*n*. A haiku on the theme of the mathematical constant pi. Also:

**piku**. [

*pi*+

*haiku*.]

**Example Citations:**

Students will spend the morning in 35-minute sessions that include math competitions, integrated math and art workshops featuring origami,

—Kari Tutwiler, "Pi and pie to fuel math competition at WSU Tri-Cities,"

**pi-ku**writing, and a pi(e) eating contest.—Kari Tutwiler, "Pi and pie to fuel math competition at WSU Tri-Cities,"

*Washington State University News Center*, March 11, 2013

Festivities will include pie eating/pi solving contest, pie for sale at the Pie Café,

—"Third Annual Jersey City Pi-e Day March 9th,"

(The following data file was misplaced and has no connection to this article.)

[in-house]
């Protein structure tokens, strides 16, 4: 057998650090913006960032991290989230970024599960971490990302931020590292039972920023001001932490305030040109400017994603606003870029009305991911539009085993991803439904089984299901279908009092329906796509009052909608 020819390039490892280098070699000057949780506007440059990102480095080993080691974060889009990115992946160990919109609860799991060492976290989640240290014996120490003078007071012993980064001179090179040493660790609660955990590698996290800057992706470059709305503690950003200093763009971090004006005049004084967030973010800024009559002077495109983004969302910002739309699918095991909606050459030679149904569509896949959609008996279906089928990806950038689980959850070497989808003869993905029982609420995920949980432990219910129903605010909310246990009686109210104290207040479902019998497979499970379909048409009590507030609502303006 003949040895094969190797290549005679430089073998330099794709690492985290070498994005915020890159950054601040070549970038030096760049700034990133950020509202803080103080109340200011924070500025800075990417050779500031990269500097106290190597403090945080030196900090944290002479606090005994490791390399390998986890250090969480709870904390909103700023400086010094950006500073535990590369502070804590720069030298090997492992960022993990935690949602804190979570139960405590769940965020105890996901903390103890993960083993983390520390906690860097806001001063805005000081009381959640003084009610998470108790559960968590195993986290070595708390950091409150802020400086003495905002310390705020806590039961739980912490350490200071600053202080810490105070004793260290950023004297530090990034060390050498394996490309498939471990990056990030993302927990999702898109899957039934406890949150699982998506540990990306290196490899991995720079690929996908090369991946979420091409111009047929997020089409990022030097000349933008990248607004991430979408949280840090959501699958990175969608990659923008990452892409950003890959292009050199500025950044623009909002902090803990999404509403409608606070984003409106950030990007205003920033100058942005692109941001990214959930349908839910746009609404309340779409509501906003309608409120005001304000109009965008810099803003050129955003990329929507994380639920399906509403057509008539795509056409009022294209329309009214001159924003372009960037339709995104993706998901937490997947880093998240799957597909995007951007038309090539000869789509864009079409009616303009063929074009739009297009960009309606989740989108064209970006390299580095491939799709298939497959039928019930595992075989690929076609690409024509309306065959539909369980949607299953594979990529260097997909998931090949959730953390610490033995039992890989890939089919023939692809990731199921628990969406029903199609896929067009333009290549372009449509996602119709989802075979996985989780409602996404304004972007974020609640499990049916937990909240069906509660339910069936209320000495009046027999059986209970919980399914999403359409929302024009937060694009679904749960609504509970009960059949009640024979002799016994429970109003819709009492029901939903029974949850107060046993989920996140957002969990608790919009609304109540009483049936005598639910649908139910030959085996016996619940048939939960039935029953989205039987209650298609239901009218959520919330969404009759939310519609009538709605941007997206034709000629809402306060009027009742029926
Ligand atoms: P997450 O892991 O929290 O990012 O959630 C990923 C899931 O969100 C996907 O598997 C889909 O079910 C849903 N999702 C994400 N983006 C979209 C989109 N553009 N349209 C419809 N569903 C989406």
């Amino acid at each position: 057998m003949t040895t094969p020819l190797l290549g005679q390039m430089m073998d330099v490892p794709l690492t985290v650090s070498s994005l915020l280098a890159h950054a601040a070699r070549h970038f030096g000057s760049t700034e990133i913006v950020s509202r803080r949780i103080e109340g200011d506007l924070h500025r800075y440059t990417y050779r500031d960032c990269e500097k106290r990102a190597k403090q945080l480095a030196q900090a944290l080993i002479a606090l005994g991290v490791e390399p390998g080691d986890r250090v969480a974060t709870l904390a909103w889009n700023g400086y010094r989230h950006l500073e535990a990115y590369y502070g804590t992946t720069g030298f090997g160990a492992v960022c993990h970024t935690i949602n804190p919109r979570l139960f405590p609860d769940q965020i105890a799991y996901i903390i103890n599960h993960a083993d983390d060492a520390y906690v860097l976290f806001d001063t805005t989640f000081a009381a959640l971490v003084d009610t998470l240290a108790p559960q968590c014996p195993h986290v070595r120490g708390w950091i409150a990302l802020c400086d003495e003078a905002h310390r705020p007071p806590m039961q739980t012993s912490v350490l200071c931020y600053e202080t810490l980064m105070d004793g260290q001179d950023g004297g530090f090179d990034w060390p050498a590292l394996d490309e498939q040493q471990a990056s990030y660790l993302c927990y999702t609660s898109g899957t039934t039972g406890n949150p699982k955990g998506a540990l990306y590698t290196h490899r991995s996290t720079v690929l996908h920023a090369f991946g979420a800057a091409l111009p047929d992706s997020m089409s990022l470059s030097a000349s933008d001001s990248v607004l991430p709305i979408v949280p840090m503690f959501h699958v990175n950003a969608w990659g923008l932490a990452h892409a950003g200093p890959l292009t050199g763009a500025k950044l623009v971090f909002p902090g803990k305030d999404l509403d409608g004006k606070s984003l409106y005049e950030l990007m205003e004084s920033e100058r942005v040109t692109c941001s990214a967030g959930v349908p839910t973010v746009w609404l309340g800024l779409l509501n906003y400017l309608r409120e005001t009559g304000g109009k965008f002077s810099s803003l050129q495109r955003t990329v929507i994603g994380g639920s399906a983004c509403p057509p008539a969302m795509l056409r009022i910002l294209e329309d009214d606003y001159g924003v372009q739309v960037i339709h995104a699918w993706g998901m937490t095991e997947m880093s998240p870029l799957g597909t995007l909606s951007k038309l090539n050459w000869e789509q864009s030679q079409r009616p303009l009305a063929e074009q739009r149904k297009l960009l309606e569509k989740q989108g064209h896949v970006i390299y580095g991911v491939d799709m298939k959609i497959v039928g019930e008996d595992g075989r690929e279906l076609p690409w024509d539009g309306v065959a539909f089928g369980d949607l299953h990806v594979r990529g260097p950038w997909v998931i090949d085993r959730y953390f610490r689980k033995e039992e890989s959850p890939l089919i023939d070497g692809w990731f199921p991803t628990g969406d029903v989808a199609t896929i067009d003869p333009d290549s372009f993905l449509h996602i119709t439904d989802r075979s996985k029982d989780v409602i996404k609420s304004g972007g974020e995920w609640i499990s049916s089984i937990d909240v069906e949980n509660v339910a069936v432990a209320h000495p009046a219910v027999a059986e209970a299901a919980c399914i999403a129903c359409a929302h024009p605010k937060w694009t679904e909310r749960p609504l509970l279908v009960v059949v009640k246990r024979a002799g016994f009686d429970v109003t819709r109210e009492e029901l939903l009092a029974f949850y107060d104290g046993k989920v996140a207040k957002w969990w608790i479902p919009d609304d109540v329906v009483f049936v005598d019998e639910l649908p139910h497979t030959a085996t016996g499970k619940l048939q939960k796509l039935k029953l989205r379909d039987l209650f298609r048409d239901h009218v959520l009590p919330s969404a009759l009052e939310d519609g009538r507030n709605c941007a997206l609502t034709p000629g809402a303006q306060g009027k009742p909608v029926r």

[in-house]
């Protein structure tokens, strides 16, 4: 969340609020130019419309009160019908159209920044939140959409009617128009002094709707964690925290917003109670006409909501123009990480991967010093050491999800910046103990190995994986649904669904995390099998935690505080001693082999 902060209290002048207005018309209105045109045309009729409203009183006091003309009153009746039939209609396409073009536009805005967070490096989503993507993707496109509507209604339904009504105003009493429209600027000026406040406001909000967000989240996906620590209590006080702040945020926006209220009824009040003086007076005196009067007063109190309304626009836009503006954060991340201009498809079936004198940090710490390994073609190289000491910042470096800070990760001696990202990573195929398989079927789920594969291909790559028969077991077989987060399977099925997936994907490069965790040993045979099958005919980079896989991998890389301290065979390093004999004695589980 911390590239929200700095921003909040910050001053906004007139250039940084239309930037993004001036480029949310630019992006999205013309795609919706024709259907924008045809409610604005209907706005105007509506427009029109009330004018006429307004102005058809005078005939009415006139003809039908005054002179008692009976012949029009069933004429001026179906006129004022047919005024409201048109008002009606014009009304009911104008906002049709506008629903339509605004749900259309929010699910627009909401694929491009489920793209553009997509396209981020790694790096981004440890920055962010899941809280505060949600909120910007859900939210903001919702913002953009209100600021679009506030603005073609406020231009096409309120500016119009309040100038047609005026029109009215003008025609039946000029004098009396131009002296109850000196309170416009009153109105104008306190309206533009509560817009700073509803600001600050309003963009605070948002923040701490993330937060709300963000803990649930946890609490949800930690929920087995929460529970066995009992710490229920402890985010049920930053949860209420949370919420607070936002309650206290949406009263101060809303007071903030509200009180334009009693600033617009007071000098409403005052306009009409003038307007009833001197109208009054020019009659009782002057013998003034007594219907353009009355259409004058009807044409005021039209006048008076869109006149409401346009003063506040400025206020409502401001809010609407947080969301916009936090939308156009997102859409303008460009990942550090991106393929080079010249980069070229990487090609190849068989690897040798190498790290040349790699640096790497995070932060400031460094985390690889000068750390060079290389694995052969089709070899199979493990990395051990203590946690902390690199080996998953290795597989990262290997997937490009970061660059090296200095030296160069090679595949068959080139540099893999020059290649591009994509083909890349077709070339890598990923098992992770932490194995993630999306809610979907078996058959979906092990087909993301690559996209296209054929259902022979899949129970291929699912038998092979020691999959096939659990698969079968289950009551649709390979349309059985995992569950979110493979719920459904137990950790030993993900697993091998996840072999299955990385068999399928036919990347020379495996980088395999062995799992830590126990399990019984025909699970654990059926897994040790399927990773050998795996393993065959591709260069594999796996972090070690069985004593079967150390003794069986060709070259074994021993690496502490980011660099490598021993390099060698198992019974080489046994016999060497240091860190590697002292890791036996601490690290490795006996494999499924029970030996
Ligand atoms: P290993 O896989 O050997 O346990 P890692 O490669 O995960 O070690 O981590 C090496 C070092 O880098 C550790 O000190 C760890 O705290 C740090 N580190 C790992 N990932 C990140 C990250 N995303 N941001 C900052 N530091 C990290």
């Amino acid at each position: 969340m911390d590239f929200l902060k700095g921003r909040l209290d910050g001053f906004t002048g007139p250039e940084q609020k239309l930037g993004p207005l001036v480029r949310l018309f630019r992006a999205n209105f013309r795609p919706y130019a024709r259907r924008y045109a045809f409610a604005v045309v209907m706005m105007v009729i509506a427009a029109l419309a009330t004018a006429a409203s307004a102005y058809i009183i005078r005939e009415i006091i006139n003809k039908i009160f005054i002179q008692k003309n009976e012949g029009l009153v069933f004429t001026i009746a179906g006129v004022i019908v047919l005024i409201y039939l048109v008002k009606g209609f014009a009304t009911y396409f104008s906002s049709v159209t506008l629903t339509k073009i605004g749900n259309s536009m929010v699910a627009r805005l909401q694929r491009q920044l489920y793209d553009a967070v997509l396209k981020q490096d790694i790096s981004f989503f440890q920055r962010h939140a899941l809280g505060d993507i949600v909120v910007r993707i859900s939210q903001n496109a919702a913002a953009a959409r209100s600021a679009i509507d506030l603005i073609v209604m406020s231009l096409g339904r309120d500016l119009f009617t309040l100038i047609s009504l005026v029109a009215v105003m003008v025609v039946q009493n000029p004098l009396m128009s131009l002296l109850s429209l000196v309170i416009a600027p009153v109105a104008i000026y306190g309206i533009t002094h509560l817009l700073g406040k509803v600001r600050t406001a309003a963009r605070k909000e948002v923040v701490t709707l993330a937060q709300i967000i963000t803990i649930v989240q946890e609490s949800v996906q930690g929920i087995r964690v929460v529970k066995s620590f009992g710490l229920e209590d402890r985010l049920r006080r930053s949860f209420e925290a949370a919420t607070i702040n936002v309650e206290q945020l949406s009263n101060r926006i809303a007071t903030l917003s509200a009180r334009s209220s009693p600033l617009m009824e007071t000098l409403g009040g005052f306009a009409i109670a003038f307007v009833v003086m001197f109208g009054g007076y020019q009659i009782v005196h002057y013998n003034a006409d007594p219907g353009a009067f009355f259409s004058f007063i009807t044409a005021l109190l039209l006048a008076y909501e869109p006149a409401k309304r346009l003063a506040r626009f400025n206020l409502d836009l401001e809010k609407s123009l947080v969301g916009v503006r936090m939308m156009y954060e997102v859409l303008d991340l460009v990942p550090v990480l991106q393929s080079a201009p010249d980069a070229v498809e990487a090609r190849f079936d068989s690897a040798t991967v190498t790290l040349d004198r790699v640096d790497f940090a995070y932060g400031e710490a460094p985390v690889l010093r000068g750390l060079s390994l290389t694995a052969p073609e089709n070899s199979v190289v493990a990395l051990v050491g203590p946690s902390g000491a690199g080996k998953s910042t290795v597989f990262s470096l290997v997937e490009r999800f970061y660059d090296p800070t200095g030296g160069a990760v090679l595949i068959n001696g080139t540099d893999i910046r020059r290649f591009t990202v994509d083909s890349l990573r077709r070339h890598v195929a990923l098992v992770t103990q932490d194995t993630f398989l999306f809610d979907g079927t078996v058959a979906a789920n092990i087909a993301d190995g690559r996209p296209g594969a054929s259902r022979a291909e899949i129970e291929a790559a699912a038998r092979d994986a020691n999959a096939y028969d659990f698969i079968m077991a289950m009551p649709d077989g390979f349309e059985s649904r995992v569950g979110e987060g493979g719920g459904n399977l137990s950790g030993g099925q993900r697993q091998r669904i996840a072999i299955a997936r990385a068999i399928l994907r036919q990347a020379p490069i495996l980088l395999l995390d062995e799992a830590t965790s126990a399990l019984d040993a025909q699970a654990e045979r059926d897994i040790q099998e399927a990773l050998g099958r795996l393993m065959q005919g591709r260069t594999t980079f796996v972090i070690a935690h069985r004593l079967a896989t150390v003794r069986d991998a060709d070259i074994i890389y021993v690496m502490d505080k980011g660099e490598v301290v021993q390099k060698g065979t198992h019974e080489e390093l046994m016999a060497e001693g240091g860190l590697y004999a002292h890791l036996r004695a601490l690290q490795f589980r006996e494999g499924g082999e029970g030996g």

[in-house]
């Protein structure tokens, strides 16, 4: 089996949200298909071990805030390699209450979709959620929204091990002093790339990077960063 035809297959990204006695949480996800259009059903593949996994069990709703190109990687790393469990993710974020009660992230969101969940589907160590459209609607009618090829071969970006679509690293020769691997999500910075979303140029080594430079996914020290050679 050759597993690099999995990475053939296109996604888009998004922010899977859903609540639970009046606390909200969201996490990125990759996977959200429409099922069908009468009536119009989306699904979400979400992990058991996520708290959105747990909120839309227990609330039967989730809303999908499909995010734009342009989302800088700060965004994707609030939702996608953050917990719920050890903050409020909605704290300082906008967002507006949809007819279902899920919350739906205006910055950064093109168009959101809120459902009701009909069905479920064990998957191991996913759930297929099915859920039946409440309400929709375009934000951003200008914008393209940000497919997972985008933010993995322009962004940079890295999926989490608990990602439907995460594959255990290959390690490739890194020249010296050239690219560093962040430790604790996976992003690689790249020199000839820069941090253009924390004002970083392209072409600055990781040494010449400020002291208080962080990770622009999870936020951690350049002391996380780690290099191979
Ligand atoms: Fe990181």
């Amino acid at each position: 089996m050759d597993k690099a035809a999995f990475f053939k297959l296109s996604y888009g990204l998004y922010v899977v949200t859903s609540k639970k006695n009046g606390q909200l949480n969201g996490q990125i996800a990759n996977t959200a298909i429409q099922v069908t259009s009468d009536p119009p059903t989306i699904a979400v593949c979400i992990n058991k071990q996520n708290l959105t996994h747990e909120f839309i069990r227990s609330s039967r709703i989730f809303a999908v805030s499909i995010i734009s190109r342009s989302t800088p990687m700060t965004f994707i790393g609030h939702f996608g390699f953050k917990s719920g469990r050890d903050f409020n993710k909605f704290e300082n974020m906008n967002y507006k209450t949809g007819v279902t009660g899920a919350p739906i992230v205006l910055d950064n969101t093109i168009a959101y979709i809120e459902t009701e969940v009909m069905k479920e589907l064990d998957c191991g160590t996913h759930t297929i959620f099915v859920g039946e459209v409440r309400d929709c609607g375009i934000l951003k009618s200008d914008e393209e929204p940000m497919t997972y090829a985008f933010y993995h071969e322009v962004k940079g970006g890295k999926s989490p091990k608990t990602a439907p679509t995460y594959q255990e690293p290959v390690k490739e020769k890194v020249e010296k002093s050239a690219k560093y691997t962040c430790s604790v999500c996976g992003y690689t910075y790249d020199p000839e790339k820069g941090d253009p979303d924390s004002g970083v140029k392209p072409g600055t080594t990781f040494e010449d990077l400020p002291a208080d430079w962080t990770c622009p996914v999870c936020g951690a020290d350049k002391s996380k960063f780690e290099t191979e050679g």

**Piku**(think Haiku with a twist).—"Third Annual Jersey City Pi-e Day March 9th,"

*Jersey Bites*, March 9, 2013

**Earliest Citation:**

Fifth-graders in Tiffany Ebright and Stefanie Cook's classes at Fulton Avenue School #8 in Oceanside celebrated Pi Day in honor of Albert Einstein's birthday. Pi is the ratio between the circumference and the diameter of a circle. The children wrote a

—Mary Ellen Pereira, "Jericho's team bowls them over,"

**pi-ku**, designed pi posters and competed in a pie-eating contest.—Mary Ellen Pereira, "Jericho's team bowls them over,"

*Newsday*, April 9, 2006

**Notes:**

Why, look, it's yet another term posted in honor of Pi Day, which is March 14. In case you've forgotten, March 14 can be written as 3/14, and the decimal expansion of pi begins with 3.14, ergo pi lovers celebrate their favorite transcendental number every March 14.

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